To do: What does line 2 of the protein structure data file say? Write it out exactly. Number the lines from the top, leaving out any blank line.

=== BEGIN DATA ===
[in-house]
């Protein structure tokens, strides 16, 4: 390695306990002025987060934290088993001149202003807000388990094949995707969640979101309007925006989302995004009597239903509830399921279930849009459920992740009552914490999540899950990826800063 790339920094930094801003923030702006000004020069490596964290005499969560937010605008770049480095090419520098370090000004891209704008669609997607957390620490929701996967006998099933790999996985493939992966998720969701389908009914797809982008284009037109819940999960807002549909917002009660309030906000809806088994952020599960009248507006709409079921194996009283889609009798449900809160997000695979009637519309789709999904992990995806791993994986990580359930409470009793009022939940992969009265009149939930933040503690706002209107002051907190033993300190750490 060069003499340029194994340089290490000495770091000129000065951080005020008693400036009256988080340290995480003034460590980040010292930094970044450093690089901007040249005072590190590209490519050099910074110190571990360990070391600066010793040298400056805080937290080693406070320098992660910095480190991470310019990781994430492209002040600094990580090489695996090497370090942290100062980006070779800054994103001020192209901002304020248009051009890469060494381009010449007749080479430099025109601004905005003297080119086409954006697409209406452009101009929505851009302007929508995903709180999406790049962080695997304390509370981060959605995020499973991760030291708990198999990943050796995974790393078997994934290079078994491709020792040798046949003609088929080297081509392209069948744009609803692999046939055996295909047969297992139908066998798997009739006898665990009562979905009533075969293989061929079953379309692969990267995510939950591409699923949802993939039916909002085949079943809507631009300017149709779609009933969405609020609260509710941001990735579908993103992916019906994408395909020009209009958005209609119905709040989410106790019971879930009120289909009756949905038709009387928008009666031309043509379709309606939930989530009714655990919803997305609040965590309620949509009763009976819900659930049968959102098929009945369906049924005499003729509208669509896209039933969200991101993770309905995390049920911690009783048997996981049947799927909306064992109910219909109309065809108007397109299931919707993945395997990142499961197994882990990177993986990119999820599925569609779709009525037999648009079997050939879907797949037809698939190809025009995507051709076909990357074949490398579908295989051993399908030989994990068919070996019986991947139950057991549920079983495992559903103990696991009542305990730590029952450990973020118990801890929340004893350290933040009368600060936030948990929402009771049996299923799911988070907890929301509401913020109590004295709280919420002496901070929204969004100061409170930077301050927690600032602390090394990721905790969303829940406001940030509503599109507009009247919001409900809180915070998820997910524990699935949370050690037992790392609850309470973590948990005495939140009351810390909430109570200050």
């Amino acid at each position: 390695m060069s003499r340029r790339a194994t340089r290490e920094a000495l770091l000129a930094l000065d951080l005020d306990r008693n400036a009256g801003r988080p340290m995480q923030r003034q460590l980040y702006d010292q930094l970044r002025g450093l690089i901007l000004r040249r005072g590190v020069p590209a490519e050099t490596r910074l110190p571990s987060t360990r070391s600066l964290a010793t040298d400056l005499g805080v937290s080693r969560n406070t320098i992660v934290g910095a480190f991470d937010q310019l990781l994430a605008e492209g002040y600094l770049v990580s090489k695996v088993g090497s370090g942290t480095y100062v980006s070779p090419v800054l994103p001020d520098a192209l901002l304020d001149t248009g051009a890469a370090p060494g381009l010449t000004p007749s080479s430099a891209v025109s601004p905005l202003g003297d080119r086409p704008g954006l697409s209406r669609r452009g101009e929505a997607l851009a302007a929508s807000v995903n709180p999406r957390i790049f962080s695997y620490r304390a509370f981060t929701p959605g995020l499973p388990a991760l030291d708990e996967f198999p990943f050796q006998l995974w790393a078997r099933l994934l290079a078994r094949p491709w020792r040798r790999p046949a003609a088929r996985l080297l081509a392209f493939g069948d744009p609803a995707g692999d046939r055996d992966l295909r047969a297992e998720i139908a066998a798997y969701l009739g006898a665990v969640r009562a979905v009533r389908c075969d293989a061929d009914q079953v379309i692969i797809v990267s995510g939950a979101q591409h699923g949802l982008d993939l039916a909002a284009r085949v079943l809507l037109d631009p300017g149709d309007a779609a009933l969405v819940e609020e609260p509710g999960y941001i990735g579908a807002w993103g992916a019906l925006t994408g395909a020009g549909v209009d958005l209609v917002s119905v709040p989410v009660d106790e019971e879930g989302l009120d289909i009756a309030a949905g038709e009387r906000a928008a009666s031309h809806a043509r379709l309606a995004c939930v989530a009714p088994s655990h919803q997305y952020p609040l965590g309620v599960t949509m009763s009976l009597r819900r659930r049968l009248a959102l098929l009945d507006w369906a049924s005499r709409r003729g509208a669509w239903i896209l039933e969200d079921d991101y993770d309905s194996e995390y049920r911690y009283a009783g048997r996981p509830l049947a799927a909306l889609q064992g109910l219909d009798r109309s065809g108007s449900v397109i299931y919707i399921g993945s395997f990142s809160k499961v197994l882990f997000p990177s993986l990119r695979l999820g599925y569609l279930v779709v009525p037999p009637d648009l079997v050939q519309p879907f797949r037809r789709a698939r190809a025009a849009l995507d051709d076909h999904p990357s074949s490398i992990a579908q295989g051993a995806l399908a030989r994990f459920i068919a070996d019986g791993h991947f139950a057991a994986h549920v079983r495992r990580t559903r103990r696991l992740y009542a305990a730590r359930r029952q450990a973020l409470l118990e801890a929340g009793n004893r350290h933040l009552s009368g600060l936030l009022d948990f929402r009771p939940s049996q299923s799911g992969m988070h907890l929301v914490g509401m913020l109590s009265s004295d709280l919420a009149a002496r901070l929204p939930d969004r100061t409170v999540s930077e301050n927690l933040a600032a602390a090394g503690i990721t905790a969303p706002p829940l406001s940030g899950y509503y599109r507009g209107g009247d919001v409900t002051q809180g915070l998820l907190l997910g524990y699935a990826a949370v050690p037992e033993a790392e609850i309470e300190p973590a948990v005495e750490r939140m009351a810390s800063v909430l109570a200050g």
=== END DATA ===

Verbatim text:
């Protein structure tokens, strides 16, 4: 390695306990002025987060934290088993001149202003807000388990094949995707969640979101309007925006989302995004009597239903509830399921279930849009459920992740009552914490999540899950990826800063 790339920094930094801003923030702006000004020069490596964290005499969560937010605008770049480095090419520098370090000004891209704008669609997607957390620490929701996967006998099933790999996985493939992966998720969701389908009914797809982008284009037109819940999960807002549909917002009660309030906000809806088994952020599960009248507006709409079921194996009283889609009798449900809160997000695979009637519309789709999904992990995806791993994986990580359930409470009793009022939940992969009265009149939930933040503690706002209107002051907190033993300190750490 060069003499340029194994340089290490000495770091000129000065951080005020008693400036009256988080340290995480003034460590980040010292930094970044450093690089901007040249005072590190590209490519050099910074110190571990360990070391600066010793040298400056805080937290080693406070320098992660910095480190991470310019990781994430492209002040600094990580090489695996090497370090942290100062980006070779800054994103001020192209901002304020248009051009890469060494381009010449007749080479430099025109601004905005003297080119086409954006697409209406452009101009929505851009302007929508995903709180999406790049962080695997304390509370981060959605995020499973991760030291708990198999990943050796995974790393078997994934290079078994491709020792040798046949003609088929080297081509392209069948744009609803692999046939055996295909047969297992139908066998798997009739006898665990009562979905009533075969293989061929079953379309692969990267995510939950591409699923949802993939039916909002085949079943809507631009300017149709779609009933969405609020609260509710941001990735579908993103992916019906994408395909020009209009958005209609119905709040989410106790019971879930009120289909009756949905038709009387928008009666031309043509379709309606939930989530009714655990919803997305609040965590309620949509009763009976819900659930049968959102098929009945369906049924005499003729509208669509896209039933969200991101993770309905995390049920911690009783048997996981049947799927909306064992109910219909109309065809108007397109299931919707993945395997990142499961197994882990990177993986990119999820599925569609779709009525037999648009079997050939879907797949037809698939190809025009995507051709076909990357074949490398579908295989051993399908030989994990068919070996019986991947139950057991549920079983495992559903103990696991009542305990730590029952450990973020118990801890929340004893350290933040009368600060936030948990929402009771049996299923799911988070907890929301509401913020109590004295709280919420002496901070929204969004100061409170930077301050927690600032602390090394990721905790969303829940406001940030509503599109507009009247919001409900809180915070998820997910524990699935949370050690037992790392609850309470973590948990005495939140009351810390909430109570200050």